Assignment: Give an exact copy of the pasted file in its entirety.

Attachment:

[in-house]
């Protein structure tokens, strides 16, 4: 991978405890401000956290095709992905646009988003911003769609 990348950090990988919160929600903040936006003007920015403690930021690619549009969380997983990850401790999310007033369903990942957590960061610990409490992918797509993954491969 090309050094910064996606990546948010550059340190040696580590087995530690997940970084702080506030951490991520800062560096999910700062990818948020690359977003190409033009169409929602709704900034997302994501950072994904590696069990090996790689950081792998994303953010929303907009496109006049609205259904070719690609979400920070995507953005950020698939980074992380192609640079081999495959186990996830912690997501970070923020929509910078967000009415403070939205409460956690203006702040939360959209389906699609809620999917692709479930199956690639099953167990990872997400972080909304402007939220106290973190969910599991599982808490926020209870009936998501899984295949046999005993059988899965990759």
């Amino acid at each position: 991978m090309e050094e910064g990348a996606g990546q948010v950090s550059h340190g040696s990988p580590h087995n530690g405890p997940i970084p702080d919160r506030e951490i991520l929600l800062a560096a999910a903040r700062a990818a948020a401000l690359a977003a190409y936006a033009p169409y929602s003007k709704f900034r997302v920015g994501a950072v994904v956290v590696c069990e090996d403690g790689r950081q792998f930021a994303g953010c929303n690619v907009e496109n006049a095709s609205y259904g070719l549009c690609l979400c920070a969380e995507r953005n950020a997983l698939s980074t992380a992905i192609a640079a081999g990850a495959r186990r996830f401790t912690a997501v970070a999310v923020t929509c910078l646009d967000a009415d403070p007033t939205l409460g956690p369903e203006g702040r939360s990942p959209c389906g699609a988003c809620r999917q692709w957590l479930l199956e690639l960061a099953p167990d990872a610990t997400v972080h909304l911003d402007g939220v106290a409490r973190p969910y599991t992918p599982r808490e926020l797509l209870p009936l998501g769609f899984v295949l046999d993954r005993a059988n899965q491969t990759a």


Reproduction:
[in-house]
């Protein structure tokens, strides 16, 4: 991978405890401000956290095709992905646009988003911003769609 990348950090990988919160929600903040936006003007920015403690930021690619549009969380997983990850401790999310007033369903990942957590960061610990409490992918797509993954491969 090309050094910064996606990546948010550059340190040696580590087995530690997940970084702080506030951490991520800062560096999910700062990818948020690359977003190409033009169409929602709704900034997302994501950072994904590696069990090996790689950081792998994303953010929303907009496109006049609205259904070719690609979400920070995507953005950020698939980074992380192609640079081999495959186990996830912690997501970070923020929509910078967000009415403070939205409460956690203006702040939360959209389906699609809620999917692709479930199956690639099953167990990872997400972080909304402007939220106290973190969910599991599982808490926020209870009936998501899984295949046999005993059988899965990759």
């Amino acid at each position: 991978m090309e050094e910064g990348a996606g990546q948010v950090s550059h340190g040696s990988p580590h087995n530690g405890p997940i970084p702080d919160r506030e951490i991520l929600l800062a560096a999910a903040r700062a990818a948020a401000l690359a977003a190409y936006a033009p169409y929602s003007k709704f900034r997302v920015g994501a950072v994904v956290v590696c069990e090996d403690g790689r950081q792998f930021a994303g953010c929303n690619v907009e496109n006049a095709s609205y259904g070719l549009c690609l979400c920070a969380e995507r953005n950020a997983l698939s980074t992380a992905i192609a640079a081999g990850a495959r186990r996830f401790t912690a997501v970070a999310v923020t929509c910078l646009d967000a009415d403070p007033t939205l409460g956690p369903e203006g702040r939360s990942p959209c389906g699609a988003c809620r999917q692709w957590l479930l199956e690639l960061a099953p167990d990872a610990t997400v972080h909304l911003d402007g939220v106290a409490r973190p969910y599991t992918p599982r808490e926020l797509l209870p009936l998501g769609f899984v295949l046999d993954r005993a059988n899965q491969t990759a």